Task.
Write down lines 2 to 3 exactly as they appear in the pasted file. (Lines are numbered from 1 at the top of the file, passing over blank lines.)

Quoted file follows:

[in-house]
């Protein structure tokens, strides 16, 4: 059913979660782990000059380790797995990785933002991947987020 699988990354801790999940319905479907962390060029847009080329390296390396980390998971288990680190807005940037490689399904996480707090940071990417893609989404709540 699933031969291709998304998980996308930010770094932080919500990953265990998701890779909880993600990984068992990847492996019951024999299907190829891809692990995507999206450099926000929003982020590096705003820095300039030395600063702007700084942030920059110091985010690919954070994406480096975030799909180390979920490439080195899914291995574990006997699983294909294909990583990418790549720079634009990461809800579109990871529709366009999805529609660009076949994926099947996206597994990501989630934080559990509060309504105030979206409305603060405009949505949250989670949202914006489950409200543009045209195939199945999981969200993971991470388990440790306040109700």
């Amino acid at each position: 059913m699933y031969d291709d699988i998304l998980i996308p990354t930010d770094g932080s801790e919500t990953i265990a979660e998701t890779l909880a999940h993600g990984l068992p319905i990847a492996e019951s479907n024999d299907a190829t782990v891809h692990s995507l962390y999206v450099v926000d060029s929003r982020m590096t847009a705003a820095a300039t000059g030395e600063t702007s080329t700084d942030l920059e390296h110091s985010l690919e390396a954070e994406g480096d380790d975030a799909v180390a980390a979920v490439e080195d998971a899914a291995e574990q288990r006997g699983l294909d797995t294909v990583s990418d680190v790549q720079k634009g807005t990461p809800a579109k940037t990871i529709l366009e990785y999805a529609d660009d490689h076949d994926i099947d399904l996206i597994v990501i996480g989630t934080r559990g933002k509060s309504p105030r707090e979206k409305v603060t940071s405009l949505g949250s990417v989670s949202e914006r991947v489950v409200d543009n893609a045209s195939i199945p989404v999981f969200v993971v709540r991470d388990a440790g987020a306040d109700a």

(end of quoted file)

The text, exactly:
């Protein structure tokens, strides 16, 4: 059913979660782990000059380790797995990785933002991947987020 699988990354801790999940319905479907962390060029847009080329390296390396980390998971288990680190807005940037490689399904996480707090940071990417893609989404709540 699933031969291709998304998980996308930010770094932080919500990953265990998701890779909880993600990984068992990847492996019951024999299907190829891809692990995507999206450099926000929003982020590096705003820095300039030395600063702007700084942030920059110091985010690919954070994406480096975030799909180390979920490439080195899914291995574990006997699983294909294909990583990418790549720079634009990461809800579109990871529709366009999805529609660009076949994926099947996206597994990501989630934080559990509060309504105030979206409305603060405009949505949250989670949202914006489950409200543009045209195939199945999981969200993971991470388990440790306040109700």
């Amino acid at each position: 059913m699933y031969d291709d699988i998304l998980i996308p990354t930010d770094g932080s801790e919500t990953i265990a979660e998701t890779l909880a999940h993600g990984l068992p319905i990847a492996e019951s479907n024999d299907a190829t782990v891809h692990s995507l962390y999206v450099v926000d060029s929003r982020m590096t847009a705003a820095a300039t000059g030395e600063t702007s080329t700084d942030l920059e390296h110091s985010l690919e390396a954070e994406g480096d380790d975030a799909v180390a980390a979920v490439e080195d998971a899914a291995e574990q288990r006997g699983l294909d797995t294909v990583s990418d680190v790549q720079k634009g807005t990461p809800a579109k940037t990871i529709l366009e990785y999805a529609d660009d490689h076949d994926i099947d399904l996206i597994v990501i996480g989630t934080r559990g933002k509060s309504p105030r707090e979206k409305v603060t940071s405009l949505g949250s990417v989670s949202e914006r991947v489950v409200d543009n893609a045209s195939i199945p989404v999981f969200v993971v709540r991470d388990a440790g987020a306040d109700a």